After reflecting on past and present battles in an interview with Eurosport-Yahoo!’s boxing editor Liam Happe, Carl Froch took some time during his promotional shoot for Playstation 3 release God of War: Ascension to discuss what lies ahead for ‘The Cobra’.
One aspect of his next bout, a revenge mission rematch against Denmark’s Mikkel Kessler, which could not be finalised as hoped was an initial idea to make the contest a huge summer stadium event at the home of Froch’s beloved Nottingham Forest FC, The City Ground.
Logistical issues made the idea almost impossible this time out, though the 35-year-old admitted that fighting Kessler at London’s o2 Arena instead will not only be huge, but very fair to Kessler and his fans.
And one day before he retires, Froch is determined to walk out at the 30,603 football stadium and extend his spotless hometown fight record there.
“We did want the Kessler rematch to be at the City Ground but there was a very small window of opportunity to get the fight on there,” admitted Froch.
“There were two weeks available in April and May and with no guarantees regarding weather and all the things we needed to have fall into place, it was too difficult.
“The o2 is one of the biggest venues available and it’s easily accessible for Kessler’s fans as well, which is something I really wanted. I want it to be a fair crowd and not too partisan.
“I’m not sure Mikkel fancied coming to Nottingham anyway, because it would have been too much of a partisan crowd. Had we pushed for Nottingham Forest Football Club as the venue, he may not have agreed to the rematch at all.
“So this is a win-win solution for both sides’ fans, promoters and teams at a 17-18,000 seat venue in London which sold out in hours.
“You could compare it to the first fight, too. Kessler is from Copenhagen but we fought in Herning, so there’s a degree of symmetry to the locations.”
Sounding out future opponents for the opportunity of a lifetime, Froch confirmed: “It would be nice to fight at Forest’s stadium before I do retire, definitely.
“I’ll take it one fight at a time but after I beat Kessler I will speak to Eddie Hearn and try to get a bout staged at the City Ground. You definitely can’t rule it out yet.”
Promoter Hearn has added a number of new charges to the Matchroom ranks in recent weeks, including fellow English super-middle George Groves.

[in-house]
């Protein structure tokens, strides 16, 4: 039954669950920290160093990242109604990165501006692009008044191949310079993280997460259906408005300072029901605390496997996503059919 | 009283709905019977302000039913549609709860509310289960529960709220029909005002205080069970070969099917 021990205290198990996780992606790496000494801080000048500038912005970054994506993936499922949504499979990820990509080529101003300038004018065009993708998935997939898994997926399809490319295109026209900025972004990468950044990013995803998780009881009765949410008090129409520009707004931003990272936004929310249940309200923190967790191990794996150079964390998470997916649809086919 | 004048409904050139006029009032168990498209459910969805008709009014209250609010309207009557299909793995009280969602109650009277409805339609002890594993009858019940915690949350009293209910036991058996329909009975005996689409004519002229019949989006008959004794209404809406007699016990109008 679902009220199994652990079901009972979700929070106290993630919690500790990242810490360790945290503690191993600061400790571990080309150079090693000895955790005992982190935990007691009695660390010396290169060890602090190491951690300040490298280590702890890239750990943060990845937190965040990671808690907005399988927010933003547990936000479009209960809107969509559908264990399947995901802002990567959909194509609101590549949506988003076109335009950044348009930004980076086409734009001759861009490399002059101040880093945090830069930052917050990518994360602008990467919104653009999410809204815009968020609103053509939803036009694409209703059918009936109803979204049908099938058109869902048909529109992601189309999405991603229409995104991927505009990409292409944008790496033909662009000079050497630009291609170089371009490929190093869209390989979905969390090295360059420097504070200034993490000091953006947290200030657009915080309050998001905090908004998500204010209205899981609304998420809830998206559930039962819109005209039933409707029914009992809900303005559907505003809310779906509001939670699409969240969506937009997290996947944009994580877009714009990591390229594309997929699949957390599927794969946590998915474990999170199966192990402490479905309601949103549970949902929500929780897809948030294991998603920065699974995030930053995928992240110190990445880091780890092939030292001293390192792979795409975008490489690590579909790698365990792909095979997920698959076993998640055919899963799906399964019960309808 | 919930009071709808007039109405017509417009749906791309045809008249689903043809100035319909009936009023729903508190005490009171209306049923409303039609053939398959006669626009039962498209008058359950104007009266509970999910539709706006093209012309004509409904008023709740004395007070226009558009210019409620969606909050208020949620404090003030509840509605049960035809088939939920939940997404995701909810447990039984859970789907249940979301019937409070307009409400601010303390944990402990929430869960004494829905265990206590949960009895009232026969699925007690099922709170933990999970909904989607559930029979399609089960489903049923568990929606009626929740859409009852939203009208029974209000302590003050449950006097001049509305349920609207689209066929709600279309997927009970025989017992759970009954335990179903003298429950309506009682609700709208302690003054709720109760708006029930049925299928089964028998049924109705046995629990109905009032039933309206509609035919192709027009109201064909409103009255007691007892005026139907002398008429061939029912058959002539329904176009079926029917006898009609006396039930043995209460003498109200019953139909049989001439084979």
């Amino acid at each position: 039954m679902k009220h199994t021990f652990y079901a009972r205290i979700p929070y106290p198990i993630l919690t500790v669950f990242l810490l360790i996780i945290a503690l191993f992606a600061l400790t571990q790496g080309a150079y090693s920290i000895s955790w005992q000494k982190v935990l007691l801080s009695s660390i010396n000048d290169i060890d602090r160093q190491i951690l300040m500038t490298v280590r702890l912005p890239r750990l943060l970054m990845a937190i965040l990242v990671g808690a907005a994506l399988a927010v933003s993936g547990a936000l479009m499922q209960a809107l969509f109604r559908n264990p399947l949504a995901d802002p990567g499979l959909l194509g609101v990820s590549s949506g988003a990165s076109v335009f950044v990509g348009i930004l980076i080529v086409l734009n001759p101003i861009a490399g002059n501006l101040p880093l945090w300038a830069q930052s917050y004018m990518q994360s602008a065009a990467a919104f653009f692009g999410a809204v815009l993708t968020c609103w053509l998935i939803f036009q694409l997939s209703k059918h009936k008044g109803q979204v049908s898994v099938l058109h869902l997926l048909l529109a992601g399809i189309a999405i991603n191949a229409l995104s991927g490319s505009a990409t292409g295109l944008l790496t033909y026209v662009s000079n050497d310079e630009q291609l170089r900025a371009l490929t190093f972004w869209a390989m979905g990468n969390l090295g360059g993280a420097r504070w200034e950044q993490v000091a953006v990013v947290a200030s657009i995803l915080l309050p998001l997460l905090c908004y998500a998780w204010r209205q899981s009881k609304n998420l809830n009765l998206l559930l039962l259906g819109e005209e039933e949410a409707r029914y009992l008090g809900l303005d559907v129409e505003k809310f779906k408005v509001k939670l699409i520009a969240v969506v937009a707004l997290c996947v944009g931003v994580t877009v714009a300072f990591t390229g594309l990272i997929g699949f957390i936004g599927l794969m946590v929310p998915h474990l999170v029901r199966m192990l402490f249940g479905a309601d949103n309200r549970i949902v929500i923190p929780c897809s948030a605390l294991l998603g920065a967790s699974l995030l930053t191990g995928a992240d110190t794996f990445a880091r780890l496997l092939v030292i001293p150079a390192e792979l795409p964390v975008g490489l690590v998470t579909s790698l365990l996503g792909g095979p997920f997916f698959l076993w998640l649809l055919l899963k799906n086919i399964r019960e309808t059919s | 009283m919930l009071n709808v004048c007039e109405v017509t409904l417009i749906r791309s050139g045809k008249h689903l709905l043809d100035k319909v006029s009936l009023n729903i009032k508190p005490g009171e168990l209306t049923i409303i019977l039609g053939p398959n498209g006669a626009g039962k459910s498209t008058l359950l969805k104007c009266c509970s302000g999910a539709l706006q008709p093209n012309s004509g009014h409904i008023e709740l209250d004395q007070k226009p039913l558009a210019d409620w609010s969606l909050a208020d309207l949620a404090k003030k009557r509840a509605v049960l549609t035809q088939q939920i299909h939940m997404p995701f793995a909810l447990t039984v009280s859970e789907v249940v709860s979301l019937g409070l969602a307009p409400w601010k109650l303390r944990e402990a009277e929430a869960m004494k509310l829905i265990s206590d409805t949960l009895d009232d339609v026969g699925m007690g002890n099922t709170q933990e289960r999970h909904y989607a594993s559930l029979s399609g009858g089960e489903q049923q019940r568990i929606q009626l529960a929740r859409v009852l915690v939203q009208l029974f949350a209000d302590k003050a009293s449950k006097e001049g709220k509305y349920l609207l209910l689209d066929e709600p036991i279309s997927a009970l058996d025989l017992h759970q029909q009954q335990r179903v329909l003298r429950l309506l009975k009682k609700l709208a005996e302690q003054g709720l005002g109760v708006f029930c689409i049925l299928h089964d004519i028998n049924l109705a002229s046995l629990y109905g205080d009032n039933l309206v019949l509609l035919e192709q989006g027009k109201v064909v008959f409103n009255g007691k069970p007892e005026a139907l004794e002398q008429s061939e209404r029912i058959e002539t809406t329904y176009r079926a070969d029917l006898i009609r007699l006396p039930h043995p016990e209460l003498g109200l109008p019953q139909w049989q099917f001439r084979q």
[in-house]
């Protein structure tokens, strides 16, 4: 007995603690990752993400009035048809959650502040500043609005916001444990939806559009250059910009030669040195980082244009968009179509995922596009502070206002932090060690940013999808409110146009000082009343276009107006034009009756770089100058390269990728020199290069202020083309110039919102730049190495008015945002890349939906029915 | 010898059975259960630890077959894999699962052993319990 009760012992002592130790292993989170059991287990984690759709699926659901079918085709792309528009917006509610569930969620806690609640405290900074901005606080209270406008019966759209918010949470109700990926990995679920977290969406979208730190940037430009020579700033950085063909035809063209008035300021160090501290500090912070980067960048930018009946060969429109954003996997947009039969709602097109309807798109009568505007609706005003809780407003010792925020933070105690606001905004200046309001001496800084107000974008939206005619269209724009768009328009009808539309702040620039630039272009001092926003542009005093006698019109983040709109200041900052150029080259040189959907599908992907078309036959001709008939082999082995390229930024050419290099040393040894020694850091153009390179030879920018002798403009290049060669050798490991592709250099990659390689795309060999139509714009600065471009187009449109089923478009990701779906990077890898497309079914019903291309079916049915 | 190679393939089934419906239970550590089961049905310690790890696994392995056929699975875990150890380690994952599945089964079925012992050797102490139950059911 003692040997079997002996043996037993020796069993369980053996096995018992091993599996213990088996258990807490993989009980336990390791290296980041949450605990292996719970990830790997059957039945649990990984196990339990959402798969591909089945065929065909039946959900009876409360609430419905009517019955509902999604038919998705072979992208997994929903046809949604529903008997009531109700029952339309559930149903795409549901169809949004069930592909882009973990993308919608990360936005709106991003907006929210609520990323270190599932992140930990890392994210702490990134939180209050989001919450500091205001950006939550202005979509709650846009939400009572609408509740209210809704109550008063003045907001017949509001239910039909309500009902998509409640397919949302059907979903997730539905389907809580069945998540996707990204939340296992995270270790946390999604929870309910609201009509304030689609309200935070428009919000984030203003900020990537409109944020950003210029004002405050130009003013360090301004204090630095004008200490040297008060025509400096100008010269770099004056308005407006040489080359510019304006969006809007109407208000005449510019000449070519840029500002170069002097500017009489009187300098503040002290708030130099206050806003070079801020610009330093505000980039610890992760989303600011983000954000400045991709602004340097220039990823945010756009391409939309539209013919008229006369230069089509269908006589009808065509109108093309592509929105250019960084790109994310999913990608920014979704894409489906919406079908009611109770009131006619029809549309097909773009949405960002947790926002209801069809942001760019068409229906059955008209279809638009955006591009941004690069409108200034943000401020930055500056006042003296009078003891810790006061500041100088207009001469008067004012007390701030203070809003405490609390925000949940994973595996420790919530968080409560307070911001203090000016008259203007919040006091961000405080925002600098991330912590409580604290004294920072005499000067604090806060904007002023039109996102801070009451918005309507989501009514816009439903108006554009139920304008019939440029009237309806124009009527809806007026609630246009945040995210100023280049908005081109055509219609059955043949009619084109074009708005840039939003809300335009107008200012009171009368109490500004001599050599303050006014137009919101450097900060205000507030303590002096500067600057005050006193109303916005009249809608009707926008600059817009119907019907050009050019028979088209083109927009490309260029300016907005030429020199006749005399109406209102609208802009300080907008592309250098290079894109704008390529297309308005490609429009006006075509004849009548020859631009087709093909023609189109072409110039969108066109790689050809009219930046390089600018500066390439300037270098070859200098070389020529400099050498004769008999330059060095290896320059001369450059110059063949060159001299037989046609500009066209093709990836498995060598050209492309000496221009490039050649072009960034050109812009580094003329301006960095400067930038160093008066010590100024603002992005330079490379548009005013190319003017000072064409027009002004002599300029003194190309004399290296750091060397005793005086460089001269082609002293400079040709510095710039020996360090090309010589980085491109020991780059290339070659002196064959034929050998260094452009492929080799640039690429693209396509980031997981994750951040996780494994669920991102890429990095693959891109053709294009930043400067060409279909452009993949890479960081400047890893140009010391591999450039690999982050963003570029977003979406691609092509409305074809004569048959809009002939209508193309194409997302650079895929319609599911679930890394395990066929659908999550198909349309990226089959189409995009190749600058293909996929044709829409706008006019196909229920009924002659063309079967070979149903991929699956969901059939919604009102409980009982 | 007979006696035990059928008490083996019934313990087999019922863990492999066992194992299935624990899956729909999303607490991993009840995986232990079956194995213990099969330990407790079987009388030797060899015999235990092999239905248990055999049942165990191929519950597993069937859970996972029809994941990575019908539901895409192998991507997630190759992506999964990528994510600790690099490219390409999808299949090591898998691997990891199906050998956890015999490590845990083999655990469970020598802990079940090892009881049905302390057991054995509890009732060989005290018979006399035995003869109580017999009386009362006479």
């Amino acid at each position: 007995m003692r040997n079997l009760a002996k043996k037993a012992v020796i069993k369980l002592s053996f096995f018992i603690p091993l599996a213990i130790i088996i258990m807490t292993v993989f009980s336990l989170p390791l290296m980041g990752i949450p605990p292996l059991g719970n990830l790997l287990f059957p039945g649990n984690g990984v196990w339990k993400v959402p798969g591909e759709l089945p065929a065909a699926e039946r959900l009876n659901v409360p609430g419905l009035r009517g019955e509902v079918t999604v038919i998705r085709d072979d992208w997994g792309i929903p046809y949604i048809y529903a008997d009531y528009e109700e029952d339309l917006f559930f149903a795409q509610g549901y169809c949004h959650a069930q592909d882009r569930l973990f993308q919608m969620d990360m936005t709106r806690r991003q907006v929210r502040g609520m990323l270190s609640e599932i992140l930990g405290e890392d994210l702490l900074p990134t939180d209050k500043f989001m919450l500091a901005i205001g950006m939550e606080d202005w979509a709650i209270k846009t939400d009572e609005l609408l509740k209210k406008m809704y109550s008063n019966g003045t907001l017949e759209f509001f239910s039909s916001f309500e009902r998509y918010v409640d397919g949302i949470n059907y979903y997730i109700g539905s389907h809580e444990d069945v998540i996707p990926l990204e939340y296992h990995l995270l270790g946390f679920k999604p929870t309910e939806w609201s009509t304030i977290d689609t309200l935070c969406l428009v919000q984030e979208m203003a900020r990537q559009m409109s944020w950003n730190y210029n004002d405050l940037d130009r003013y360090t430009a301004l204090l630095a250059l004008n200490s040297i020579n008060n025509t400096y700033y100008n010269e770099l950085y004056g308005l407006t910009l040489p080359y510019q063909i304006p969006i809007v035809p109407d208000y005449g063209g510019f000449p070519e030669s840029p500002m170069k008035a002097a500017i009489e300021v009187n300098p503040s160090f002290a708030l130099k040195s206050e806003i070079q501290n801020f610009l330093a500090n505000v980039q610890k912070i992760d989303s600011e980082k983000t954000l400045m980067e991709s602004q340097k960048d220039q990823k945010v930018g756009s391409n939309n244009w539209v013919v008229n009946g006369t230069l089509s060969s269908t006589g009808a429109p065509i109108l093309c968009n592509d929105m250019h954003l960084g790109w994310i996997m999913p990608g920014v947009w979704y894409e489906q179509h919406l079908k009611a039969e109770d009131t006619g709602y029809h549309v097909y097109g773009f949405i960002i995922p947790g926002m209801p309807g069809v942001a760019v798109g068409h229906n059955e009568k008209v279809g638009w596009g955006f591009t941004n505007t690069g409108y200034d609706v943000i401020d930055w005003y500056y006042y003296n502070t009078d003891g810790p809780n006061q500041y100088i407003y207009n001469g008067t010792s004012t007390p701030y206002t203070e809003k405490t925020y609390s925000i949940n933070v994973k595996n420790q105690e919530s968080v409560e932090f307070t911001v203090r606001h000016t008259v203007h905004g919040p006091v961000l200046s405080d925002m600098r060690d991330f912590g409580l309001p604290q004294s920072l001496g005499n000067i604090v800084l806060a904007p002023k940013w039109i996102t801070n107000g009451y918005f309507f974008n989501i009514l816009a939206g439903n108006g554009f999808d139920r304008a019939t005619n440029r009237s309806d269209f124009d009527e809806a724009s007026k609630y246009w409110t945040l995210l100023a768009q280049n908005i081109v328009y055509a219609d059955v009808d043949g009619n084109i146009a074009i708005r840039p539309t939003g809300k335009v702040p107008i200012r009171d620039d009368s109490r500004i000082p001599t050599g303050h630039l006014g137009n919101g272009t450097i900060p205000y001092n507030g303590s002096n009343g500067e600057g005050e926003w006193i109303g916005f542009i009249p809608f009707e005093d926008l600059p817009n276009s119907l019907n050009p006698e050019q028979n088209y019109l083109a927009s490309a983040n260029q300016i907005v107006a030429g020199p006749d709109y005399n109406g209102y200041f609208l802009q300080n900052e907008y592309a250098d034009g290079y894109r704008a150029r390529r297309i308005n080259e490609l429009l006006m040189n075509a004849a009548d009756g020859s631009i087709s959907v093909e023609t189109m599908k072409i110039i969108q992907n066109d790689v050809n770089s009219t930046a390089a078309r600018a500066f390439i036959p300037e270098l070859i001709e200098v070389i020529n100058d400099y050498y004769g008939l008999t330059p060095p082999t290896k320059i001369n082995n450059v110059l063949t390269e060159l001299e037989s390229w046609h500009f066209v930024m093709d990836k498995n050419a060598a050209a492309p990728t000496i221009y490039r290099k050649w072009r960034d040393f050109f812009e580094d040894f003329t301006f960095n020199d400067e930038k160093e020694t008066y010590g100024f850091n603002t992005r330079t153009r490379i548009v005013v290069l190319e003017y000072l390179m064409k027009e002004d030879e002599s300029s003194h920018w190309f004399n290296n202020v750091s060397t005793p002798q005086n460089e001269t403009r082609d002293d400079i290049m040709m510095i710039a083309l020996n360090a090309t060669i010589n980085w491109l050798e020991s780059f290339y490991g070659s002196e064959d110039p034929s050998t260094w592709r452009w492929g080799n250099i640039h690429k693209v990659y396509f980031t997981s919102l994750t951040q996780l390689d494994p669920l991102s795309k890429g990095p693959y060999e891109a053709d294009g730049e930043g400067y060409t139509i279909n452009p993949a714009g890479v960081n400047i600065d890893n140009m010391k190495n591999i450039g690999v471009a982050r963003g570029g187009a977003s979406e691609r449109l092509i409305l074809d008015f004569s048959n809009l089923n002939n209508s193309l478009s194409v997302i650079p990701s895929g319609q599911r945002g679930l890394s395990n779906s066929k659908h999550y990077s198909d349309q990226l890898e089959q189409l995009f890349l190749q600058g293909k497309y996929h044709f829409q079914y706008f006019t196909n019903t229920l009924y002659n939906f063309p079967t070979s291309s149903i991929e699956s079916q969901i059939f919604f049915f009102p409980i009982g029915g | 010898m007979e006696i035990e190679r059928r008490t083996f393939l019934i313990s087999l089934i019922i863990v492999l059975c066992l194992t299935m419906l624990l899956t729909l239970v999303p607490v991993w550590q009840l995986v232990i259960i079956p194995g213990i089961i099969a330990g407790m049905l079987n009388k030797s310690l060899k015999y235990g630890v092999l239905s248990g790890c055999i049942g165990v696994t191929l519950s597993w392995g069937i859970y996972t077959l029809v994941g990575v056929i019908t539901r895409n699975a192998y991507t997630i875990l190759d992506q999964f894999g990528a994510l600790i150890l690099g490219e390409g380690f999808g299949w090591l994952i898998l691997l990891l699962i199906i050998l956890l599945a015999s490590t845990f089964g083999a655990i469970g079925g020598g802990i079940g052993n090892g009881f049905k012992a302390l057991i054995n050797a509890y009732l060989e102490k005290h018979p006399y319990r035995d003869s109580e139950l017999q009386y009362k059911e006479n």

Groves has stood out from the pack of 168lb prospects by adhering to the Froch mentality of taking on true challenges rather than seeking to protect an undefeated image at any cost.
This was most notable when he took on fierce personal rival James DeGale sooner than most promoters would have advised, leading to an epic encounter which elevated both.
Not only that, but Groves would win the fight and has retained his unblemished record since, before moving from Frank Warren to Hearn after growing frustrated with his momentum stalling at W. Promotions Limited.
Groves admitted after his first successful Matchroom bout, a comprehensive technical stoppage of Dario Balmaceda on Saturday, that his ultimate goal is to try to pry the warrior's torch from Froch's hands in the ring.
"Carl's a great fighter, we sparred together over the years but we're rivals now," Groves told Sky Sports.
"There's a possibility a fight could happen sooner rather than later. It would be awesome if I could win my own title and we could have a unification clash.
"I don't think I'll be sparring with Carl now as we're rivals. But I want Carl to beat Kessler. As a Brit I want him to win, and as a friend."
Froch told me a future clash with ‘Saint’ would be a mouth-watering domestic superfight down the line, but warned his young rival that he is nowhere near ready to share a ring with him yet.
He said: “It’s always good to be in domestic fights. It’s nice to challenge on an international level but people love a big domestic battle.
“But at the minute, George Groves hasn’t boxed anyone of a level where people can take him seriously.
“I take him seriously, don’t get me wrong, but the general public won’t take him seriously at my level because he hasn’t yet fought anyone there.
“If Froch v Groves was made tomorrow, most people would say – and some are already saying – that it would be a mis-match and that I would ruin him. And I would.
“So he needs to step up a level against someone like an Arthur Abraham or a Lucian Bute and prove himself against that calibre of opponent, and show he has what it takes.
“He’s been put down by Kenny Anderson and was in trouble against Paul Smith, and they were both at a domestic level. It’s a worrying sign but that doesn’t mean he won’t improve over time.
“He’s a decent young fighter and a good prospect but that’s what he is, a prospect. You don’t put a prospect in the ring with a seasoned veteran on the crest of a wave such as myself.”